In an important decision for fantasy sports sites, the United States District Court for the Northern District of Illinois ruled today (October 9, 2013) that a suit brought under Illinois’ Loss Recovery Act against FanDuel — a ZwillGen client and leading daily fantasy sports site — and one of its players (Patrick Kaiser) should be dismissed. The ruling makes clear that entities who organize and operate fantasy games for a fee are neither “losers” nor “winners” under the Loss Recovery Act, and thus cannot be sued under Illinois law by someone who lost money playing in a fantasy sports contest. Equally important to these types of suits, the court ruled that the unusual provision of Illinois law, which allows anyone to sue on behalf of a gambling loser who has not brought suit within 6 months of losing money, cannot be invoked unless the plaintiff can identify: (1) a specific individual who lost more than $50, (2) a winner who won the money; (3) how much was lost, and (4) the specific date on which that event took place. Thus, the statute cannot be invoked by random citizens seeking to generally disgorge money from “winners” on behalf of unnamed and unidentified losers.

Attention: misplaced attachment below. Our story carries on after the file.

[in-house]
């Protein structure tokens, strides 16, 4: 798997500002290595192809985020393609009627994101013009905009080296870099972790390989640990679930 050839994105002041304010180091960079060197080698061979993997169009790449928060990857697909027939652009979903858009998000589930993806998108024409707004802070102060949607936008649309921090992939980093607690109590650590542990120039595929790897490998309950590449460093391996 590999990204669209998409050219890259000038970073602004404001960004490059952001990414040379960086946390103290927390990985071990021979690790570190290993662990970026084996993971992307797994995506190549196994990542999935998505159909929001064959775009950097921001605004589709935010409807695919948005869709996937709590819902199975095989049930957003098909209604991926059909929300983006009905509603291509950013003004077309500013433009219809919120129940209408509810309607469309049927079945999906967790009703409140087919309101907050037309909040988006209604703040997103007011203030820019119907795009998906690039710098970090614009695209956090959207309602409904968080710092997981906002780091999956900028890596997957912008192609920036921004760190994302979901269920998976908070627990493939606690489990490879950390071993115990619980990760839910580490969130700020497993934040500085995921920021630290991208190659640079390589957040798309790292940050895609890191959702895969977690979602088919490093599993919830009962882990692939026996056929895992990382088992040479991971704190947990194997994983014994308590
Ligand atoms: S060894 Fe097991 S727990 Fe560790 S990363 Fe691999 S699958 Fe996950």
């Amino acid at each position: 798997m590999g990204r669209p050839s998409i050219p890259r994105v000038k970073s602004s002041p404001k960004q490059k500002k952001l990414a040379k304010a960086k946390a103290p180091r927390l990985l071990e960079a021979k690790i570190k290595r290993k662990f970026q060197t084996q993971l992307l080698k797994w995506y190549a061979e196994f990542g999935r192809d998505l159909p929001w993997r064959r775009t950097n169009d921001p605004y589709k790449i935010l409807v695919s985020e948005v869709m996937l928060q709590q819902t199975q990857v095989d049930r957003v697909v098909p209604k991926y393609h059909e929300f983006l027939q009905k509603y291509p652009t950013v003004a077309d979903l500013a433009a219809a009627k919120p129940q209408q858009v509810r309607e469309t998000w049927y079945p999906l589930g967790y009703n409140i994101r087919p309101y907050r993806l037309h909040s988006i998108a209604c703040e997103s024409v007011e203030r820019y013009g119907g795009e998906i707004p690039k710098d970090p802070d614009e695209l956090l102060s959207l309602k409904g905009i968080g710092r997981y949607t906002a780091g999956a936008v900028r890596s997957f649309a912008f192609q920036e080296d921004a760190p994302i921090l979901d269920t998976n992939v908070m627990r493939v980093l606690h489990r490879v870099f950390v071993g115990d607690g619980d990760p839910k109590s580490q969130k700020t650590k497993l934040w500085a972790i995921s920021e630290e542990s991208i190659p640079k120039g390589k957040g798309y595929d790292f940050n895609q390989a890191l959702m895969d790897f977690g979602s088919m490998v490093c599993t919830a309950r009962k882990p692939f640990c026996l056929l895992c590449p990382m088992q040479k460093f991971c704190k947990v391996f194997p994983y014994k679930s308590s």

The opinion is attached here. Fanduel Opinion 10-9-2013. The court did not reach the question of whether fantasy sports contests over the Internet are per se legal under Illinois law because, due to the stage of the litigation at which the court dismissed the action, it was not presented by the Defendant’s motion to dismiss.
FanDuel and Patrick Kaiser were represented by Bart Huff, Marc Zwillinger & Jake Sommer.